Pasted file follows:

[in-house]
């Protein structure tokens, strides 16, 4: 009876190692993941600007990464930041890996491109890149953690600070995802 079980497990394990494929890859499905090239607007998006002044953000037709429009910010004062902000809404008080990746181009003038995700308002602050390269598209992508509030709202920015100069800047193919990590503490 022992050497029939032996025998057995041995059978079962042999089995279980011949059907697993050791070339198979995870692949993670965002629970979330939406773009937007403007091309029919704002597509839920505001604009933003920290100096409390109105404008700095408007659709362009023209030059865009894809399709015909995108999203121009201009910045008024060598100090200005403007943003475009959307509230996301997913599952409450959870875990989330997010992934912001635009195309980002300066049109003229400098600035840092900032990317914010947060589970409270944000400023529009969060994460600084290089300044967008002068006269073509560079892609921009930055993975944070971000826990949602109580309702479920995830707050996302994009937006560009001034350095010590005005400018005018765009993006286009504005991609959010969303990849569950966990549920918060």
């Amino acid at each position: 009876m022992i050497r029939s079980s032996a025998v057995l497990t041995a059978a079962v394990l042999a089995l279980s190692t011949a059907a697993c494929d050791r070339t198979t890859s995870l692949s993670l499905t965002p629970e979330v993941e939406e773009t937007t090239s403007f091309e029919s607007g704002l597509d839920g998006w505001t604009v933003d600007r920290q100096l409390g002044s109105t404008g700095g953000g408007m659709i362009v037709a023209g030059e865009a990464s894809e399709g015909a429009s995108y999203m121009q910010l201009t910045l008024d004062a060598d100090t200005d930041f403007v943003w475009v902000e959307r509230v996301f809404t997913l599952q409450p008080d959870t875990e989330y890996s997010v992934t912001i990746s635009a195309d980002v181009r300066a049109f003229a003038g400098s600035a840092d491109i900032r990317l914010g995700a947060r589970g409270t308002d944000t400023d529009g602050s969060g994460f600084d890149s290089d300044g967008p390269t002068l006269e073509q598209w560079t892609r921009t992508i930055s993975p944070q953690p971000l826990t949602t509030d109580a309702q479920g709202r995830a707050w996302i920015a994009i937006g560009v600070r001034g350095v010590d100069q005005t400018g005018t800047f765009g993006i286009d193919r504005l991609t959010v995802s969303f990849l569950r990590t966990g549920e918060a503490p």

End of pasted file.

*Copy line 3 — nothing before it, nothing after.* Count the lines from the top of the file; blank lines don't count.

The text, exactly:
């Amino acid at each position: 009876m022992i050497r029939s079980s032996a025998v057995l497990t041995a059978a079962v394990l042999a089995l279980s190692t011949a059907a697993c494929d050791r070339t198979t890859s995870l692949s993670l499905t965002p629970e979330v993941e939406e773009t937007t090239s403007f091309e029919s607007g704002l597509d839920g998006w505001t604009v933003d600007r920290q100096l409390g002044s109105t404008g700095g953000g408007m659709i362009v037709a023209g030059e865009a990464s894809e399709g015909a429009s995108y999203m121009q910010l201009t910045l008024d004062a060598d100090t200005d930041f403007v943003w475009v902000e959307r509230v996301f809404t997913l599952q409450p008080d959870t875990e989330y890996s997010v992934t912001i990746s635009a195309d980002v181009r300066a049109f003229a003038g400098s600035a840092d491109i900032r990317l914010g995700a947060r589970g409270t308002d944000t400023d529009g602050s969060g994460f600084d890149s290089d300044g967008p390269t002068l006269e073509q598209w560079t892609r921009t992508i930055s993975p944070q953690p971000l826990t949602t509030d109580a309702q479920g709202r995830a707050w996302i920015a994009i937006g560009v600070r001034g350095v010590d100069q005005t400018g005018t800047f765009g993006i286009d193919r504005l991609t959010v995802s969303f990849l569950r990590t966990g549920e918060a503490p």